Notifications are needed but they should also be smarter. However we solve this problem there needs to be a way for us to tell our smart devices which bits information we would like to be notified of and which ones we don’t need to be bothered with. This level of app personalization needs to be a key part of how we think about software in the future.

The Asus PadFone is a Glimpse of the Future

As a part of my work as an industry analyst I do a great deal of thinking about the future. Many of the projects we get pulled into and asked to add analysis on are related to the distant not the near future. This happens to be one of the things I love most about my job, thinking about the future and imaging what the world of technology will be like 5 years out.

Pat Moorhead wrote an article yesterday highlighting Why Convertible PC’s Are About To Get Very Popular. I agree these product designs have a place in the market and we will likely see a good deal of hardware experimentation through 2013. I however think another product idea may have much longer staying power.

Without going into too much detail on things I can’t go into much detail on, I want to use the Asus PadFone as an example of a future I think is highly possible. This future is one where the smart phone is the center of our personal connected ecosystem and in essence becomes the brains that power all the other screens in our lives.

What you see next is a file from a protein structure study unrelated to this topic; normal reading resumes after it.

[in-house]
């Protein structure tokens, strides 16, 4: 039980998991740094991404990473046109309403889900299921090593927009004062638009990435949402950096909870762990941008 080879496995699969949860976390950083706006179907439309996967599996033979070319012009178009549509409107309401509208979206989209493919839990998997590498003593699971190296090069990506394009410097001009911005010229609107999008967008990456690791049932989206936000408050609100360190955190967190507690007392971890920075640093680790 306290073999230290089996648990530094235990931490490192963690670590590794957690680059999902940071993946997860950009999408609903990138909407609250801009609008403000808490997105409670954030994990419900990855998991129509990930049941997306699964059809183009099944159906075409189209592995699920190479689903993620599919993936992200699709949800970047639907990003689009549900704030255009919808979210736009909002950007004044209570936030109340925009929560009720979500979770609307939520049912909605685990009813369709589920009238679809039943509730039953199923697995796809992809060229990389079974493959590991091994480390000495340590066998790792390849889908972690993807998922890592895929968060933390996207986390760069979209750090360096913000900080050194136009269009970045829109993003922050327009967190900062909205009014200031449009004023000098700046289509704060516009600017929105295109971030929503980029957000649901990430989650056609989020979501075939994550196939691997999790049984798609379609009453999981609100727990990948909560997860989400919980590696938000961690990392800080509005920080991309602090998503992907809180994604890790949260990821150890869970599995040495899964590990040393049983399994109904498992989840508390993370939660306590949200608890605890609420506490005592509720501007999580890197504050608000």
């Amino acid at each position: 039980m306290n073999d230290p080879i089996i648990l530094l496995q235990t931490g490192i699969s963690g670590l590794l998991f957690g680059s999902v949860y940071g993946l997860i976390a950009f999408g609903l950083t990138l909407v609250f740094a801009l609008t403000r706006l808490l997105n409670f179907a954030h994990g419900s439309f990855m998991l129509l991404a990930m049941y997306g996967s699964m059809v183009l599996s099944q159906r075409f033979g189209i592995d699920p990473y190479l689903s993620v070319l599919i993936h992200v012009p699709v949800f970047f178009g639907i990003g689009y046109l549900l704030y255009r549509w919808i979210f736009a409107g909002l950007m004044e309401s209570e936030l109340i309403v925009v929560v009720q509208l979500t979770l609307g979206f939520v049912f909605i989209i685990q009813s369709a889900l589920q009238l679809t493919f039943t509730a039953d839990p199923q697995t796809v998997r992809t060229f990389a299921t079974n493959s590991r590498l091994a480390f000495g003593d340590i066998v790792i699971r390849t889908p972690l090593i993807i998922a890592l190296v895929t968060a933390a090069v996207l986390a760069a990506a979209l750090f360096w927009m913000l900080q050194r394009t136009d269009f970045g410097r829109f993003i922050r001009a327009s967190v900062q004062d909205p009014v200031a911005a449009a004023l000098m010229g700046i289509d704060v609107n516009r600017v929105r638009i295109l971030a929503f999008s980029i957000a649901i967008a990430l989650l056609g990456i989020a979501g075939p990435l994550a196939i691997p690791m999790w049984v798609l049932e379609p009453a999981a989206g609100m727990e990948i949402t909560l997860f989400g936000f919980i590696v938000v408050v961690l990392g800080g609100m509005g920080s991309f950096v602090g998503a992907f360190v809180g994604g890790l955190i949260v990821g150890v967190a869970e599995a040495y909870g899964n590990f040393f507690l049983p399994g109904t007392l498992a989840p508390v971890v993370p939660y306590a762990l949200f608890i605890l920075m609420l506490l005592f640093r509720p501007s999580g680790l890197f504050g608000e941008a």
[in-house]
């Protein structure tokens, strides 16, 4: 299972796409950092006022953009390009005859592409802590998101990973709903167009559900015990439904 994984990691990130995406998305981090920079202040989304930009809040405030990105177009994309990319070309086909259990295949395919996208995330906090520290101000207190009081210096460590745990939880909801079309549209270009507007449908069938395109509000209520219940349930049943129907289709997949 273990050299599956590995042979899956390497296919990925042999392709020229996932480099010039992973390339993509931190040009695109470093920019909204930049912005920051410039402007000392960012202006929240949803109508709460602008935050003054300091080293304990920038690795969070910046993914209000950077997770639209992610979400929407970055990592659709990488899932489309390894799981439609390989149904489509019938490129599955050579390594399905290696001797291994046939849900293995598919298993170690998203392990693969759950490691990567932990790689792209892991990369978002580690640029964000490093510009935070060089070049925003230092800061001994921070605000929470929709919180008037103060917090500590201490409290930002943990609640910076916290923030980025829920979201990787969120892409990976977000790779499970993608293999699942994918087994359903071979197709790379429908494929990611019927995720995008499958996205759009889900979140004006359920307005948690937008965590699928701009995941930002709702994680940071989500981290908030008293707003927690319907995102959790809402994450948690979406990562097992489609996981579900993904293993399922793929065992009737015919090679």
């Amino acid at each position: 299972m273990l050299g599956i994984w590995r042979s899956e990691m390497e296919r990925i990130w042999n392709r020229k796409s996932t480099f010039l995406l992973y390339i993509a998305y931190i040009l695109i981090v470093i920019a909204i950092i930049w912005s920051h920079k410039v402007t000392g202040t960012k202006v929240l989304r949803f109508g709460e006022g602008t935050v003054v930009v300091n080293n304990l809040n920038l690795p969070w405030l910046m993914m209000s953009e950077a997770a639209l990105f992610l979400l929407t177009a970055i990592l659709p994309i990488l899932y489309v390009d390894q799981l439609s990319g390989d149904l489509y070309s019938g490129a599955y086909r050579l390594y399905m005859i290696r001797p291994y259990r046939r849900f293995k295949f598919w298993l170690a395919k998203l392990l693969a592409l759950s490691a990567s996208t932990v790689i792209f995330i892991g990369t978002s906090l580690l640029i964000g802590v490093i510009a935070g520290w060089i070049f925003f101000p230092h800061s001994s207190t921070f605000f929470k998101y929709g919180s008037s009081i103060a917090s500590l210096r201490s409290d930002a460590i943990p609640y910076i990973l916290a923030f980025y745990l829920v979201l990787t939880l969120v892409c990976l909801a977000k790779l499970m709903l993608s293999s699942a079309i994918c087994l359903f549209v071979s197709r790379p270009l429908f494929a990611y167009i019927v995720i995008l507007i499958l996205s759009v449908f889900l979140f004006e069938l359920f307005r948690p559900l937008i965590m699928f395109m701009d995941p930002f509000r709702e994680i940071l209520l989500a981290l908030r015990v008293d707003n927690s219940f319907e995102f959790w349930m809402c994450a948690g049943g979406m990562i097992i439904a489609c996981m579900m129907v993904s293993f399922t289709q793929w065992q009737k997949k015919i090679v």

We talk a great deal about the “smart screens” which will invade consumers lives and homes. Although it certainly looks like we are heading in this direction, I sometimes ask: “if the smartest screen is in our pocket why couldn’t that device power the others.” Thus eliminating the need to have a high performance CPU in all my screens.

The Asus PadFone is an example of this concept. In Asus’ solution the smart phone is the most important device in the ecosystem because it is the device with the brains. The smart phone has the CPU, the OS and the software. In the PadFone solution the smart phone slips into the tablet thus giving you a two in one solution.

The Motorola Atrix 4G employs a similar idea where the Atrix can be docked with a laptop shell. The laptop shell simply has a battery and a screen and the Atrix provides the rest of the intelligence needed to have a full laptop.